The Type 2 diabetic diet is certainly a type of diet where too many “don’ts” are applied. However, according to the American Diabetes Association, there is one type of food you can always eat plenty of… to your heart’s content: non-starchy vegetables.
Vegetables can always be a diabetic’s favorite. Vegetables are loaded with so many:
- essential vitamins
- fiber, and
- cancer-fighting phytochemicals
…without the harmful loads of cholesterol and excess carbohydrates that can be potentially detrimental to your health.
As mentioned by the American Diabetes Association, the minimum daily requirement for non-starchy vegetables is at least three to five servings per day. But if you are in the mood to eat more, then that would be even better!
Do you know that there are some vegetables that can actually fight the dangerous complications of Type 2 diabetes? Listed below are a few of the most common diabetes-fighting vegetables that can help you lower your blood sugar levels:
1. Green leafy vegetables: In a study published by the British Medical Journal in August 2010, it has been noted green leafy vegetables can significantly decrease the risk for the development of Type 2 diabetes and its possible complications. In this study it was shown an individual’s diet definitely plays a major role in the development of Type 2 diabetes and diabetes in turn is a major contributing factor towards cardiovascular issues. Therefore, the researchers concluded including green leafy vegetables in your diet can greatly decrease the risk of developing Type 2 diabetes and any associated complications. So, what are you waiting for? Start eating your greens for a healthier, diabetes-free life!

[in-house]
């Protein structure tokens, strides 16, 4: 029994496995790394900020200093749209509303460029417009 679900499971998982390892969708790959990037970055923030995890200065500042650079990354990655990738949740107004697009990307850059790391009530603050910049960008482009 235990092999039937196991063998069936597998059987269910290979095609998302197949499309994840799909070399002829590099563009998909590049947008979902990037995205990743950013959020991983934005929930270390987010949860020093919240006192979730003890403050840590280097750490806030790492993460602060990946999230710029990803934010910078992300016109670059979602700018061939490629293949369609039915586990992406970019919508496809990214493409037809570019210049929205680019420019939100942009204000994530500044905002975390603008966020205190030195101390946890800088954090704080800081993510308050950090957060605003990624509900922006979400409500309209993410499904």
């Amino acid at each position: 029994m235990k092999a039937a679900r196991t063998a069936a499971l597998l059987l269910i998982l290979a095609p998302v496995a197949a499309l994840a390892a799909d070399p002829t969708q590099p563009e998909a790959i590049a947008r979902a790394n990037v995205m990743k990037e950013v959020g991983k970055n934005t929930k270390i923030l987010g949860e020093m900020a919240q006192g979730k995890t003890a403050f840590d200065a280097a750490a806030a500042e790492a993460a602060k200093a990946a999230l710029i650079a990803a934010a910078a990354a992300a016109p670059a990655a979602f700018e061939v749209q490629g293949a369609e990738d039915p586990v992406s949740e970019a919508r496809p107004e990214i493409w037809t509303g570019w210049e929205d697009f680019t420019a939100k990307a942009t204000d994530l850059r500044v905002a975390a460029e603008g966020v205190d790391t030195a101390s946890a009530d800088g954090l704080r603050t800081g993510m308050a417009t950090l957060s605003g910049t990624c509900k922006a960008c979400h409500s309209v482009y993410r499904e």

2. Broccoli: According to a study published by the Journal of Nutritional Science and Vitaminology in December 2006, it was discovered that broccoli can play a protective role against the damaging effects of oxygen free radicals in diabetic rats. Though no human clinical trials have been done to clinically prove the potency of broccoli in protecting the cells against oxidative stress, the damage brought about by oxygen free radicals, this study has produced clear evidence that broccoli can potentially help diabetics.
3. Tomato: One of the possible dangerous consequence of having Type 2 diabetes is the increased clotting action of platelets which can trigger the development of cardiovascular complications and atherosclerosis, the stiffening of blood vessel walls due to increased inflammatory fatty plaque being deposited. In a study published by the Journal of American Medical Association in August 2004, it was proven tomatoes and tomato products have the ability to:
- slow the progression of acute heart problems
- delay the development of atherosclerosis and
- decrease the mortality rate from heart disease by inhibiting the increased platelet aggregation, one of the major contributors for the development of inflammatory fatty plaque formation within the blood vessel walls.